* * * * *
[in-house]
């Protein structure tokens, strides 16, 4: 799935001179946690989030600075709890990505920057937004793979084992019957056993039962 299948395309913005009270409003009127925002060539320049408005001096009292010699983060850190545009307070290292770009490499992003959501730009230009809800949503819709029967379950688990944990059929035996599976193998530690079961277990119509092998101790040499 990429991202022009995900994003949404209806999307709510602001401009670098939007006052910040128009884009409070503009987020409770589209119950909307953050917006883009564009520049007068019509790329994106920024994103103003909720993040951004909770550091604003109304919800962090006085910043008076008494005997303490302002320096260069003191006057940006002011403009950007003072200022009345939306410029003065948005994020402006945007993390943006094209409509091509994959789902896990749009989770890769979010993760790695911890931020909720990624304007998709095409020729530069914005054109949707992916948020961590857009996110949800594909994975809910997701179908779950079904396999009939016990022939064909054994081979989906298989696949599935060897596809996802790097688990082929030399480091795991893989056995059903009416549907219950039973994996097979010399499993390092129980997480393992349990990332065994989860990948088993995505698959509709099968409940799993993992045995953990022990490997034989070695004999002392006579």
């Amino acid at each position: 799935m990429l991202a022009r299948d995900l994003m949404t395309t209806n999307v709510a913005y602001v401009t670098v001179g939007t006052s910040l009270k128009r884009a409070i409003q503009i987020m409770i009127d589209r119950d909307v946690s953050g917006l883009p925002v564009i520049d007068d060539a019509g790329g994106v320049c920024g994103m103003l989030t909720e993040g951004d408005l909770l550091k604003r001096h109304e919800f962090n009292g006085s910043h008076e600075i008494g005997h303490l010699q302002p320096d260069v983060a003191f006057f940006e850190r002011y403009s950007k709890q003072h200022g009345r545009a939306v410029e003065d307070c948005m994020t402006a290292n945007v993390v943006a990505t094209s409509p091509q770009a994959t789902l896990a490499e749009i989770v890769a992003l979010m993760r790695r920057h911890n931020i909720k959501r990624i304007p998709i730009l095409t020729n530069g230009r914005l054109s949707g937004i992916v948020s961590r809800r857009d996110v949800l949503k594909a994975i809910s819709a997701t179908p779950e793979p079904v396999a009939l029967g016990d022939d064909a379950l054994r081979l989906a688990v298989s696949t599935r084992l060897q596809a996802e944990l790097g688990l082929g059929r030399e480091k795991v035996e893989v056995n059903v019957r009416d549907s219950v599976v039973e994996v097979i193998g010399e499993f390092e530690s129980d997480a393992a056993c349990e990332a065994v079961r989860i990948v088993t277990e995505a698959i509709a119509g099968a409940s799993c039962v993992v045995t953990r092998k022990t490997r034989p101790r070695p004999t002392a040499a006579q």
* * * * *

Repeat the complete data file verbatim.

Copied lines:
[in-house]
């Protein structure tokens, strides 16, 4: 799935001179946690989030600075709890990505920057937004793979084992019957056993039962 299948395309913005009270409003009127925002060539320049408005001096009292010699983060850190545009307070290292770009490499992003959501730009230009809800949503819709029967379950688990944990059929035996599976193998530690079961277990119509092998101790040499 990429991202022009995900994003949404209806999307709510602001401009670098939007006052910040128009884009409070503009987020409770589209119950909307953050917006883009564009520049007068019509790329994106920024994103103003909720993040951004909770550091604003109304919800962090006085910043008076008494005997303490302002320096260069003191006057940006002011403009950007003072200022009345939306410029003065948005994020402006945007993390943006094209409509091509994959789902896990749009989770890769979010993760790695911890931020909720990624304007998709095409020729530069914005054109949707992916948020961590857009996110949800594909994975809910997701179908779950079904396999009939016990022939064909054994081979989906298989696949599935060897596809996802790097688990082929030399480091795991893989056995059903009416549907219950039973994996097979010399499993390092129980997480393992349990990332065994989860990948088993995505698959509709099968409940799993993992045995953990022990490997034989070695004999002392006579």
């Amino acid at each position: 799935m990429l991202a022009r299948d995900l994003m949404t395309t209806n999307v709510a913005y602001v401009t670098v001179g939007t006052s910040l009270k128009r884009a409070i409003q503009i987020m409770i009127d589209r119950d909307v946690s953050g917006l883009p925002v564009i520049d007068d060539a019509g790329g994106v320049c920024g994103m103003l989030t909720e993040g951004d408005l909770l550091k604003r001096h109304e919800f962090n009292g006085s910043h008076e600075i008494g005997h303490l010699q302002p320096d260069v983060a003191f006057f940006e850190r002011y403009s950007k709890q003072h200022g009345r545009a939306v410029e003065d307070c948005m994020t402006a290292n945007v993390v943006a990505t094209s409509p091509q770009a994959t789902l896990a490499e749009i989770v890769a992003l979010m993760r790695r920057h911890n931020i909720k959501r990624i304007p998709i730009l095409t020729n530069g230009r914005l054109s949707g937004i992916v948020s961590r809800r857009d996110v949800l949503k594909a994975i809910s819709a997701t179908p779950e793979p079904v396999a009939l029967g016990d022939d064909a379950l054994r081979l989906a688990v298989s696949t599935r084992l060897q596809a996802e944990l790097g688990l082929g059929r030399e480091k795991v035996e893989v056995n059903v019957r009416d549907s219950v599976v039973e994996v097979i193998g010399e499993f390092e530690s129980d997480a393992a056993c349990e990332a065994v079961r989860i990948v088993t277990e995505a698959i509709a119509g099968a409940s799993c039962v993992v045995t953990r092998k022990t490997r034989p101790r070695p004999t002392a040499a006579q």